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Filed: August 26, 1987.


APPEAL FROM THE LAKE SUPERIOR COURT, ROOM 5, CIVIL DIVISION, The Honorable James Richards, Judge, Cause No. 586-157.

Garrard, P.j., Staton, J. and Shields, P.j, concur.

Author: Garrard


This is an appeal from the trial court's judgment vacating an arbitrator's award in favor of the Gary Teachers Union, Local No. 4 (the Union) for breach of a collective bargaining agreement by the Gary Community School Corporation (the School). We affirm.

In 1985 the Indiana Department of Education adopted rules increasing weekly instructional time allocations for academic subjects taught in middle and junior high schools throughout the state. While this program was originally programmed for the 1985-86 school year, the Indiana Department of Education in March 1985 adopted a resolution delaying implementation until the 1986-87 school year in the event a school system experienced hardship in implementing the program.

At the beginning of the 1985-86 school year the School instituted in two of its six middle schools an experimental curriculum and scheduling program consistent with the academic subject area and time allotments provided by the new rules. This experimental program increased the number of instructional class periods per day from five to six but reduced the individual class period from fifty-five minutes to forty minutes. The program also increased the total daily teacher preparation and conference period from one, fifty-five minute period to two, forty minute periods. These programs were, in fact, quite similar to the experimental programs conducted by the School with overwhelming faculty approval. However, while the Union had approved the two prior programs it refused to approve this one.

Pursuant to the grievance procedure provided in the parties' collective bargaining agreement the Union submitted a grievance concerning the implementation of the experimental program to arbitration, alleging that the program was inaugurated without Union approval in violation of the collective bargaining agreement. The arbitrator, after hearing, concluded that the School had breached the collective bargaining agreement by implementing the program without the permission of the Union, but that it would not be appropriate to merely order a cessation of the continuing breach "in view of the fact that the delicate minds of the children are involved in an extremely significant developmental stage of their lives." The arbitrator therefore determined that the School could continue the experimental program for the balance of the school year and ordered that it should pay to "those persons involved in that program who are Union members" an experimental bonus of 10 % over and above their wages paid pursuant to the terms of the current collective bargaining agreement, retroactive to the first day of work under the new program.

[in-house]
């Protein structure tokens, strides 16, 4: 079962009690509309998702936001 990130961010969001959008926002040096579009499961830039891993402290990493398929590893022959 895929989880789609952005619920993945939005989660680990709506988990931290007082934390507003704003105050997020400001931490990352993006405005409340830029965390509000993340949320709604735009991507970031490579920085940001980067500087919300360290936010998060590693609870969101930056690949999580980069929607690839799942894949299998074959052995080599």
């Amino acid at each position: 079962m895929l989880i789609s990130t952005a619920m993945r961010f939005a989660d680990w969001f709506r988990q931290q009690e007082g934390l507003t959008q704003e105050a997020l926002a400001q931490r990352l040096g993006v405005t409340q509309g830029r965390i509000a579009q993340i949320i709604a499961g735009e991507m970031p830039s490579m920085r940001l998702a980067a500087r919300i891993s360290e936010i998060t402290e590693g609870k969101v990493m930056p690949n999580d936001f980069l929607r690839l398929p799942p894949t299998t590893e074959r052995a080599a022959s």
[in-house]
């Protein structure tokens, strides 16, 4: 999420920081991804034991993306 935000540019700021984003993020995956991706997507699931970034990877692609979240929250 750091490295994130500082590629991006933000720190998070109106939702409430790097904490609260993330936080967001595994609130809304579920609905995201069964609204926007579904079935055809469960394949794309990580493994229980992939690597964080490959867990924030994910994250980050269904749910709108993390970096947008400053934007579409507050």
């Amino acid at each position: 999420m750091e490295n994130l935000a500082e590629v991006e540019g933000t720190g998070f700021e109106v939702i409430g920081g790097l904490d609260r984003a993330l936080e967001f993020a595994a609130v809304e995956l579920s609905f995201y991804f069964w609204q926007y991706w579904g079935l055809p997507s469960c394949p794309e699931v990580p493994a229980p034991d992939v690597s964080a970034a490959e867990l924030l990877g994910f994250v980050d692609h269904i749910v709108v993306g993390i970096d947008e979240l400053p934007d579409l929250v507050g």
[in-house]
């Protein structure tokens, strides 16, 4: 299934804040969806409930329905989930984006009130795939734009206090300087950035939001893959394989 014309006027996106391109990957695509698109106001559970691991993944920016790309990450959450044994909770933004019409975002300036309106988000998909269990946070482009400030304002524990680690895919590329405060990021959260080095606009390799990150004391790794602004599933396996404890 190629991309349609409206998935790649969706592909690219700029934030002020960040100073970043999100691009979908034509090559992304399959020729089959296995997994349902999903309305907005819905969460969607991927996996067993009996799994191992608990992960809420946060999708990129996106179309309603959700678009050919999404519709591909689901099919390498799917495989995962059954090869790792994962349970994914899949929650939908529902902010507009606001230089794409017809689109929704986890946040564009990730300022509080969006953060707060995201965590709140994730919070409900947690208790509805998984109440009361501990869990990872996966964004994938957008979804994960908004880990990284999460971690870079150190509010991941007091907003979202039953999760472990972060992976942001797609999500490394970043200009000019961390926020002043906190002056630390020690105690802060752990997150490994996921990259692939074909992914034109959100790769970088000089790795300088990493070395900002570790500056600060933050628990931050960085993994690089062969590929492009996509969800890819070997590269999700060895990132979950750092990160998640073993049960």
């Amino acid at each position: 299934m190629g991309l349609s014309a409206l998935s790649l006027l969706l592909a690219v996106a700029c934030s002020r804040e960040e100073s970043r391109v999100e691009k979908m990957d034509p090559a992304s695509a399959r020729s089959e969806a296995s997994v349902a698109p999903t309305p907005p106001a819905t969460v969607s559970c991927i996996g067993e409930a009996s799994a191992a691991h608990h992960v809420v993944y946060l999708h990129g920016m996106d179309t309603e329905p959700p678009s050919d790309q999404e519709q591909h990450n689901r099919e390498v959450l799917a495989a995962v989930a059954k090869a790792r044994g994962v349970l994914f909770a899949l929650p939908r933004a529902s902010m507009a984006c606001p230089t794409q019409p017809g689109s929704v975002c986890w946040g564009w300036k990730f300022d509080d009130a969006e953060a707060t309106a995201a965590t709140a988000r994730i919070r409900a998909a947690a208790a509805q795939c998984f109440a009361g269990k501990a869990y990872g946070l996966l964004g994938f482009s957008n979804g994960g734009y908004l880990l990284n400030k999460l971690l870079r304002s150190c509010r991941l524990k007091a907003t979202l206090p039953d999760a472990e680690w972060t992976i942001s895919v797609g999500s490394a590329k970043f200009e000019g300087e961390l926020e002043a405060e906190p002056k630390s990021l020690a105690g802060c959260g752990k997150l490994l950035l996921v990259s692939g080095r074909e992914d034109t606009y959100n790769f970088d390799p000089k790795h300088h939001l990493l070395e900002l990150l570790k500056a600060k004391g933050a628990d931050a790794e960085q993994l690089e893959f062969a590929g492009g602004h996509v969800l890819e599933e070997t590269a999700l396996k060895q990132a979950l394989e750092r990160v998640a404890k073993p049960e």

The School filed in the trial court a motion to vacate the arbitrator's award as void and against public policy. The trial court subsequently vacated the award for the reason that "the arbitrator exceeded his powers in making said award to the [Union] and that the award is not amendable to being corrected by the court."

The dispositive question presented by the Union's appeal is whether the arbitrator was entitled to fashion the remedy he imposed.

First, we assume arguendo that under the provisions of the collective bargaining agreement the School was not entitled to implement the experimental program without the Union's consent.[Footnote 1]

Concededly, no provision in the agreement expressly authorizes a particular remedy for the breach found by the arbitrator. Instead, he and the Union base the propriety of his award upon a provision in the grievance procedure as set forth in the collective bargaining agreement. That provision states:[Footnote 2]

"20. -- If the contract has been violated, but the language of the contract does not suggest an appropriate remedy, the aggrieved may continue to process the grievance in an effort to attain an appropriate remedy. When a grievance is processed to the third stage of the grievance procedure, the arbitrator shall have the authority to fashion an appropriate remedy."

Our decisions have recognized as general propositions that an arbitrator draws his authority from the terms of the agreement, and that since arbitration arises from contract, the parties are generally free to decline for themselves what subjects may be arbitrated, what remedies may be employed and the extent to which arbitration awards must conform to established legal principles. Ft. Wayne Comm. Schools v. Ft. Wayne Ed. Assoc. (1986), Ind. App., 490 N.E.2d 337, 341; I.B.E.W., Local 1400 v. Citizens Gas & Coke Utility (1981), Ind. App. 428 N.E.2d 1320, 1326.

On the other hand, in its authorization for public sector collective bargaining the legislature clearly recognized distinctions and imposed limitations not present in the relationship between private employers and their employees. See IC 20-7.5-1-1; Eastbrook Comm. Schools Corp. v. I.E.E.R.B. ...

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